With rookie camp underway in London, ON and the “main” training camps’ kick-off in Toronto just around the corner, it’s time to turn our attention towards the Leafs outlook for the 2010/11 season.
Brian Burke and Co. have been busy this offseason continuing to overhaul the roster and upgrade in key areas, notably focussing on bringing talented youngsters into the fold on the front end.
Read on for some keys to the upcoming season:
The inability to parlay Tomas Kaberle and his expiring contract into a top 6 forward asset remains disappointing, however, the Maple Leafs head into the season boasting one of the deepest and most promising defence corps in the National Hockey League.
With the mid-season acquisition of Dion Phaneuf, the defence corps remains little changed from the squad that finished 29th in the NHL a year ago. Bounce-back years are expected from Mike Komisarek (injury plagued 2009/10 campaign) and Luke Schenn (‘sophomore jinx’) which should enable Francois Beauchemin to settle into his niche of playing steady minutes as a second pairing defenceman. Carl Gunnarson and Tomas Kaberle round out the Leafs top pairings, adding some finesse and puck-moving prowess to the aforementioned groups’ brawn.
Similar statements were made just over a year ago in regards to the strength of the back-end for the blue and white, but one glaring question-mark has been addressed on this version of the hockey club: starting goaltending.
There is little doubt January 31 of this year is a watershed in the return to greatness of the Toronto franchise. Not only was Dion Phaneuf brought to Toronto in a lopsided trade with the Calgary Flames, but Brian Burke also pulled the trigger on another deal, shipping considerable salary (and considerable underachievers) to Anaheim for the services of Jean-Sebastien Giguere.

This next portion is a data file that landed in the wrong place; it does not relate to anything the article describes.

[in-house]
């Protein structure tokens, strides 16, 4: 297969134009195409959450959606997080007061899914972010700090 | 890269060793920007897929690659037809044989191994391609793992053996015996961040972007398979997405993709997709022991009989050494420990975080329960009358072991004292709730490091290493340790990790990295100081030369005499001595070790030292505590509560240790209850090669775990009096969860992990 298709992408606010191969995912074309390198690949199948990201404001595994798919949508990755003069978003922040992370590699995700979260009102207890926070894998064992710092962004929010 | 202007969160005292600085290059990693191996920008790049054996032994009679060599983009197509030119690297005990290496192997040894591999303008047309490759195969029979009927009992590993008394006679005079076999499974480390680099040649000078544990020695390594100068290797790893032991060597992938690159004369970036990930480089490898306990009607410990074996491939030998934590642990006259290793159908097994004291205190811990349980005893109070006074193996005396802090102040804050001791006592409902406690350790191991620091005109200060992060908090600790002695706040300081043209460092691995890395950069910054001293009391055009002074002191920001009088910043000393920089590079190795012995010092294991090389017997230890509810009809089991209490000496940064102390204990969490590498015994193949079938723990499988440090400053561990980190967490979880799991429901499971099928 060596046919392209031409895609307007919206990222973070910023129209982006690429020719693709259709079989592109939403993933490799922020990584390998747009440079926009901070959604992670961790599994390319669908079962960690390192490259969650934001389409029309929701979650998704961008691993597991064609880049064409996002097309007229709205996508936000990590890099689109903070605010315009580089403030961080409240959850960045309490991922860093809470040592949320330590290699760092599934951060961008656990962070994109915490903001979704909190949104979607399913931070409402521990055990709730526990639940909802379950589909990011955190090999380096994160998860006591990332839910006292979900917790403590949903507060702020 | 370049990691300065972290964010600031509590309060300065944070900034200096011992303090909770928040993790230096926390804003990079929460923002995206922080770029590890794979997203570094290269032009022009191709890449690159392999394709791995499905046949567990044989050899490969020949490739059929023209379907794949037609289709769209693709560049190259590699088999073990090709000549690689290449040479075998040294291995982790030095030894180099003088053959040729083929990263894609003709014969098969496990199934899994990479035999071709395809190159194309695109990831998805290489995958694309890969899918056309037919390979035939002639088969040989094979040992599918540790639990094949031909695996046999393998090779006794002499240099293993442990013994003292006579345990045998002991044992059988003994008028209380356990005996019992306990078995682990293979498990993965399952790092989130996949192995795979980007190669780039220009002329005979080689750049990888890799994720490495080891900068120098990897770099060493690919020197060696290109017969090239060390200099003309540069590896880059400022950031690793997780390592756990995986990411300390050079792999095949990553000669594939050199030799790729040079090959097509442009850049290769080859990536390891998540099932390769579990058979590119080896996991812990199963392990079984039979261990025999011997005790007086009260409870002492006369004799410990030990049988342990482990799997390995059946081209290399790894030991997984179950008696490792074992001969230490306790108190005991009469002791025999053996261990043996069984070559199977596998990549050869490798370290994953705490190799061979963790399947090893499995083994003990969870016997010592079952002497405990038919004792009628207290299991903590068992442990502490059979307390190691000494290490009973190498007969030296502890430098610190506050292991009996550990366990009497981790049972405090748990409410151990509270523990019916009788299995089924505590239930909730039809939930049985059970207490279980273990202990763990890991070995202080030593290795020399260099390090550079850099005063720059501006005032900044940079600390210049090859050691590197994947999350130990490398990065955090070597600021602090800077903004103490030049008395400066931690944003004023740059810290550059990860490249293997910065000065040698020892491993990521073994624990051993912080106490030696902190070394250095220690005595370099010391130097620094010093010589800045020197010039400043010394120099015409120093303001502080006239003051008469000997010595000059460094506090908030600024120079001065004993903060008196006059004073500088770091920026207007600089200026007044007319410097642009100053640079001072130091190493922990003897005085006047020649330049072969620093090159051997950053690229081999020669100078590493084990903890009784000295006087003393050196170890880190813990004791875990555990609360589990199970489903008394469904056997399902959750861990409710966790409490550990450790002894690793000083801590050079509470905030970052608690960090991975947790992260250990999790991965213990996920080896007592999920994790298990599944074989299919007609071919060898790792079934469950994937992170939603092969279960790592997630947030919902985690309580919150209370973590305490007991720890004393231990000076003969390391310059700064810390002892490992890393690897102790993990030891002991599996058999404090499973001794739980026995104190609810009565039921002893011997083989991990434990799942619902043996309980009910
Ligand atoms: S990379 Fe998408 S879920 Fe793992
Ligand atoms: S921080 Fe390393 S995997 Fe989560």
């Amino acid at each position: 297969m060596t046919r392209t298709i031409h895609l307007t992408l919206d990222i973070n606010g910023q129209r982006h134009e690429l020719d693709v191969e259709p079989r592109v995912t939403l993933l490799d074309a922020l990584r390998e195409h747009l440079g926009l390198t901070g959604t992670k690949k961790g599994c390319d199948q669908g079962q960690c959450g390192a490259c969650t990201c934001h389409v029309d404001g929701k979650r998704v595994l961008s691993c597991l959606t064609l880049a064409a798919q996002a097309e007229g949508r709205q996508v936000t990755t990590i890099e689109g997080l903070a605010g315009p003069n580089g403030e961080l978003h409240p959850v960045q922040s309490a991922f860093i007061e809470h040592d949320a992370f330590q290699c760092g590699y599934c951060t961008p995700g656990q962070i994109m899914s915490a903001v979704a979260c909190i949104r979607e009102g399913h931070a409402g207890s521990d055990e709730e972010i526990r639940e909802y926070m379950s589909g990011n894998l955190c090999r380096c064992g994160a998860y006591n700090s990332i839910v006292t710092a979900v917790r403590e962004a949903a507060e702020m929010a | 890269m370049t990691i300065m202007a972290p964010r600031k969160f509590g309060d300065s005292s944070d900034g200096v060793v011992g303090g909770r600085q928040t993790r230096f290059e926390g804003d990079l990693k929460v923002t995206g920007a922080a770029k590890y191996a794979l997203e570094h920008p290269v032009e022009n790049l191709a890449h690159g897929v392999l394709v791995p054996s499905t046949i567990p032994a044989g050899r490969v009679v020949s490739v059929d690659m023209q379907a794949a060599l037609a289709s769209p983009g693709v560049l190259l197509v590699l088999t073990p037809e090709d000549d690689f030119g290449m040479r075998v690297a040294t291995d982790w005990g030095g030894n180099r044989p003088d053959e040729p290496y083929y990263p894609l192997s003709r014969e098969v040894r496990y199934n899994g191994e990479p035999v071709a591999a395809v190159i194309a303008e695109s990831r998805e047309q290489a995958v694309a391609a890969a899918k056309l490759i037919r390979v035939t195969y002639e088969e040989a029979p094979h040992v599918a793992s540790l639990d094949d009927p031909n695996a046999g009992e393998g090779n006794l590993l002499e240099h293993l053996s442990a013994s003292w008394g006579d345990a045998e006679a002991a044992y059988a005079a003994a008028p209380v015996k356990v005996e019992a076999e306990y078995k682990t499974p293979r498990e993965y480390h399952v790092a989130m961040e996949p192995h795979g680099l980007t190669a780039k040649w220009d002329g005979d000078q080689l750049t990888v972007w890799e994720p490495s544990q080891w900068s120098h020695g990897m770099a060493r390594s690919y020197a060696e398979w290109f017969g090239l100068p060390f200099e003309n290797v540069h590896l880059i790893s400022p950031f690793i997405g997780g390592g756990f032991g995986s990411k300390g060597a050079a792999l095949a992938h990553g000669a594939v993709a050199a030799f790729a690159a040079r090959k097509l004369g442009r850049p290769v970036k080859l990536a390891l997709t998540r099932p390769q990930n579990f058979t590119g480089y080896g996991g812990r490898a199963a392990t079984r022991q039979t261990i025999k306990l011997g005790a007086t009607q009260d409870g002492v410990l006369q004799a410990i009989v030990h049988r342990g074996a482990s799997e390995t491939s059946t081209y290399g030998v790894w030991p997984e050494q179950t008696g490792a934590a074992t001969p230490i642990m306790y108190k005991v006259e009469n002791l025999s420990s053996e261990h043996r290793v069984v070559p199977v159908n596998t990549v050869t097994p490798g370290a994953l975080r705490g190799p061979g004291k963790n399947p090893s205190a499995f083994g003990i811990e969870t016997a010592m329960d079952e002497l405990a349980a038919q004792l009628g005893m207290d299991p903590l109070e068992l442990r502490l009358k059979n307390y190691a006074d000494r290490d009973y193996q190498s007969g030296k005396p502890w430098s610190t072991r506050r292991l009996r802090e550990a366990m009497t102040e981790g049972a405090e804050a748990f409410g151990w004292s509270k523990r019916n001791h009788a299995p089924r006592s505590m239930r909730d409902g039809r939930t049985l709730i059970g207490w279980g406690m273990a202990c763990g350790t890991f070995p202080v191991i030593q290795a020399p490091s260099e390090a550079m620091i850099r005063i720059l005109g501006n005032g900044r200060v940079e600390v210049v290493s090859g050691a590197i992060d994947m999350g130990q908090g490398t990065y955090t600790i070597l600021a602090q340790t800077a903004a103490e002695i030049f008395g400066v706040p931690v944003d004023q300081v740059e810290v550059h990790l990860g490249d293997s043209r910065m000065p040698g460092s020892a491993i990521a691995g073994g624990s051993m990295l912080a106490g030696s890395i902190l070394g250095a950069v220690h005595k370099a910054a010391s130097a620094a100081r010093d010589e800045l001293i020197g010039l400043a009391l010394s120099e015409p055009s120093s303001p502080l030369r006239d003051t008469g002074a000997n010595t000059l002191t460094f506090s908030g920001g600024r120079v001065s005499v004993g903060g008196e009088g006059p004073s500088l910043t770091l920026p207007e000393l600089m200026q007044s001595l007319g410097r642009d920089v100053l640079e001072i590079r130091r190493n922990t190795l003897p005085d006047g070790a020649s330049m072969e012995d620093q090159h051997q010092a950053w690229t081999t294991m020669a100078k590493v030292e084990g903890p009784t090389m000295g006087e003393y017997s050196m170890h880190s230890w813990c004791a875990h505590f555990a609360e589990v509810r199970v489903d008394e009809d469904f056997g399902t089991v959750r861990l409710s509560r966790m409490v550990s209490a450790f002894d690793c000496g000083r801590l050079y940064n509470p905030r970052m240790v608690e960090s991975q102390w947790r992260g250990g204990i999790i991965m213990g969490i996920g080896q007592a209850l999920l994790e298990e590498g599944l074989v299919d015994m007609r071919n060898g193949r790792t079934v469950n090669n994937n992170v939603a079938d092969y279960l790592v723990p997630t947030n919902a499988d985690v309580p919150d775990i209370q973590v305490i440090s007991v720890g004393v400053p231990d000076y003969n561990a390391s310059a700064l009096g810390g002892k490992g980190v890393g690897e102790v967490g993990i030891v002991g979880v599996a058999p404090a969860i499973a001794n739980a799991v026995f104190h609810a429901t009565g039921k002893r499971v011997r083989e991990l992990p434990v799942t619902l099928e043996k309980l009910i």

Aside from posting back-to-back shutouts to begin his tenure in his new uniform, Giguere was a calming mentor who viewed the goaltending in Toronto more as a partnership than adversarial relationship.
Not coincidentally, Jonas Gustavsson’s stock rose as he was partnered in the twine with a netminder that plays a similar style to his and was willing to help the rookie learn the ropes in the NHL; something incumbent Vesa Toskala was unwilling (or incapable) to do.
The future is bright in the Leafs crease, with not only the talent on the big club in net, but also an abundance of quality youngsters pushing for playing time. Jussi Rynnas, Ben Scrivens and James Reimer all look like legitimate goaltending prospects and strong organizational assets.
Opening Night Forecast:
With the improvements to the defence and goaltending positions, the Leafs forward corps continues to be a work in progress, and in most eyes, an area of concern. The Leafs should be better stopping goals in 2010/11, but who’s going to score them?
Former NCAA standout Tyler Bozak burst onto the scene midway through the last campaign to give some hope for the future to Leaf fans looking to re-capture playoff glory. If you haven’t seen it, do yourself a favour and look up Bozak’s first career goal on Youtube – I daresay you’ll be hard-pressed to find a prettier first career NHL goal, probably in the history of the league. (Please post a link in the comment section if you think there is a nicer one)